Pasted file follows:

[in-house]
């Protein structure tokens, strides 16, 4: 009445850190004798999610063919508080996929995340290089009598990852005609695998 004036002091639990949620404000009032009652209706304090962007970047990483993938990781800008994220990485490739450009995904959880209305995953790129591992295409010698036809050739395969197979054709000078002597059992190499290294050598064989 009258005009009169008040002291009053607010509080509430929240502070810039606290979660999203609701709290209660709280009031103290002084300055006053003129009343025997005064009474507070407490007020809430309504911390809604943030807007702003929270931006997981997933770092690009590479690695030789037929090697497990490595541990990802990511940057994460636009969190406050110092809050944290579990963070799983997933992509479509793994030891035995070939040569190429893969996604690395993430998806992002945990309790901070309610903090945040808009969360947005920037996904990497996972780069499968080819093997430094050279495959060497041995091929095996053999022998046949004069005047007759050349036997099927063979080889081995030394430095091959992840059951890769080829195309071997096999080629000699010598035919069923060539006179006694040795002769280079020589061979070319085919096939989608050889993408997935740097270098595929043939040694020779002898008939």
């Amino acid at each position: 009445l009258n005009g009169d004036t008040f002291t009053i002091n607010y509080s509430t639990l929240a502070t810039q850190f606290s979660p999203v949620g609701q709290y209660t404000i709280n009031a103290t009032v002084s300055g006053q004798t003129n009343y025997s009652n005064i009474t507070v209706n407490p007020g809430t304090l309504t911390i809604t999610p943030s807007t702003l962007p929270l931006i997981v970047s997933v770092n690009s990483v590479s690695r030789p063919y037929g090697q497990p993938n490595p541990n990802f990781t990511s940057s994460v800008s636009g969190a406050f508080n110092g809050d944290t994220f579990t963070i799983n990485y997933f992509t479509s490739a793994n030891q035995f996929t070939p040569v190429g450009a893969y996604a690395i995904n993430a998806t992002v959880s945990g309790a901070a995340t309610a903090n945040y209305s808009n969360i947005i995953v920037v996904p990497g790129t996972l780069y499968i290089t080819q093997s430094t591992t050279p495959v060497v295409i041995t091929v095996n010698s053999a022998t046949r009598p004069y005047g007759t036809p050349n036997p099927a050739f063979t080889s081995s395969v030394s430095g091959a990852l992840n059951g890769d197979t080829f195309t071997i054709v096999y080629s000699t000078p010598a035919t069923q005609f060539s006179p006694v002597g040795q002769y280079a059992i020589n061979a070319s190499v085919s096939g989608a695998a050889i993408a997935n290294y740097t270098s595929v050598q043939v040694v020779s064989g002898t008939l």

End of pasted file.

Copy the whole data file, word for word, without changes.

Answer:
[in-house]
């Protein structure tokens, strides 16, 4: 009445850190004798999610063919508080996929995340290089009598990852005609695998 004036002091639990949620404000009032009652209706304090962007970047990483993938990781800008994220990485490739450009995904959880209305995953790129591992295409010698036809050739395969197979054709000078002597059992190499290294050598064989 009258005009009169008040002291009053607010509080509430929240502070810039606290979660999203609701709290209660709280009031103290002084300055006053003129009343025997005064009474507070407490007020809430309504911390809604943030807007702003929270931006997981997933770092690009590479690695030789037929090697497990490595541990990802990511940057994460636009969190406050110092809050944290579990963070799983997933992509479509793994030891035995070939040569190429893969996604690395993430998806992002945990309790901070309610903090945040808009969360947005920037996904990497996972780069499968080819093997430094050279495959060497041995091929095996053999022998046949004069005047007759050349036997099927063979080889081995030394430095091959992840059951890769080829195309071997096999080629000699010598035919069923060539006179006694040795002769280079020589061979070319085919096939989608050889993408997935740097270098595929043939040694020779002898008939």
């Amino acid at each position: 009445l009258n005009g009169d004036t008040f002291t009053i002091n607010y509080s509430t639990l929240a502070t810039q850190f606290s979660p999203v949620g609701q709290y209660t404000i709280n009031a103290t009032v002084s300055g006053q004798t003129n009343y025997s009652n005064i009474t507070v209706n407490p007020g809430t304090l309504t911390i809604t999610p943030s807007t702003l962007p929270l931006i997981v970047s997933v770092n690009s990483v590479s690695r030789p063919y037929g090697q497990p993938n490595p541990n990802f990781t990511s940057s994460v800008s636009g969190a406050f508080n110092g809050d944290t994220f579990t963070i799983n990485y997933f992509t479509s490739a793994n030891q035995f996929t070939p040569v190429g450009a893969y996604a690395i995904n993430a998806t992002v959880s945990g309790a901070a995340t309610a903090n945040y209305s808009n969360i947005i995953v920037v996904p990497g790129t996972l780069y499968i290089t080819q093997s430094t591992t050279p495959v060497v295409i041995t091929v095996n010698s053999a022998t046949r009598p004069y005047g007759t036809p050349n036997p099927a050739f063979t080889s081995s395969v030394s430095g091959a990852l992840n059951g890769d197979t080829f195309t071997i054709v096999y080629s000699t000078p010598a035919t069923q005609f060539s006179p006694v002597g040795q002769y280079a059992i020589n061979a070319s190499v085919s096939g989608a695998a050889i993408a997935n290294y740097t270098s595929v050598q043939v040694v020779s064989g002898t008939l």